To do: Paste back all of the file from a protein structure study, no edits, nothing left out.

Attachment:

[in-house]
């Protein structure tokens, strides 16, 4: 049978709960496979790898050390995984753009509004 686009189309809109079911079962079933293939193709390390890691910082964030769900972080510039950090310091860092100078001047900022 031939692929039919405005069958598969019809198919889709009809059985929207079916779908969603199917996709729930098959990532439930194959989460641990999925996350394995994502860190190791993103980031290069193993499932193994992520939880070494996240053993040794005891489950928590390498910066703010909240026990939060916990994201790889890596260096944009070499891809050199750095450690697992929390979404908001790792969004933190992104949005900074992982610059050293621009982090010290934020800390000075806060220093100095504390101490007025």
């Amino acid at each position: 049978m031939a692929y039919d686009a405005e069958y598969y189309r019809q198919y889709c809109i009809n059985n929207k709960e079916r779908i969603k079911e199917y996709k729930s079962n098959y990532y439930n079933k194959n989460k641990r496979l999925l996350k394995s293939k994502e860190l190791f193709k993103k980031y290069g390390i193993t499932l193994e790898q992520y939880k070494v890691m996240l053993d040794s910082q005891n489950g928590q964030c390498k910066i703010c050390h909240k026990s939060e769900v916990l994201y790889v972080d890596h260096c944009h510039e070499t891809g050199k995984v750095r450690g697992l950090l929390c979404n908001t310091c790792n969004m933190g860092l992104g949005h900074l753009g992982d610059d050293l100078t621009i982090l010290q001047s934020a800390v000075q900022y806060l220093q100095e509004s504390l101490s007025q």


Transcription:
[in-house]
């Protein structure tokens, strides 16, 4: 049978709960496979790898050390995984753009509004 686009189309809109079911079962079933293939193709390390890691910082964030769900972080510039950090310091860092100078001047900022 031939692929039919405005069958598969019809198919889709009809059985929207079916779908969603199917996709729930098959990532439930194959989460641990999925996350394995994502860190190791993103980031290069193993499932193994992520939880070494996240053993040794005891489950928590390498910066703010909240026990939060916990994201790889890596260096944009070499891809050199750095450690697992929390979404908001790792969004933190992104949005900074992982610059050293621009982090010290934020800390000075806060220093100095504390101490007025």
């Amino acid at each position: 049978m031939a692929y039919d686009a405005e069958y598969y189309r019809q198919y889709c809109i009809n059985n929207k709960e079916r779908i969603k079911e199917y996709k729930s079962n098959y990532y439930n079933k194959n989460k641990r496979l999925l996350k394995s293939k994502e860190l190791f193709k993103k980031y290069g390390i193993t499932l193994e790898q992520y939880k070494v890691m996240l053993d040794s910082q005891n489950g928590q964030c390498k910066i703010c050390h909240k026990s939060e769900v916990l994201y790889v972080d890596h260096c944009h510039e070499t891809g050199k995984v750095r450690g697992l950090l929390c979404n908001t310091c790792n969004m933190g860092l992104g949005h900074l753009g992982d610059d050293l100078t621009i982090l010290q001047s934020a800390v000075q900022y806060l220093q100095e509004s504390l101490s007025q």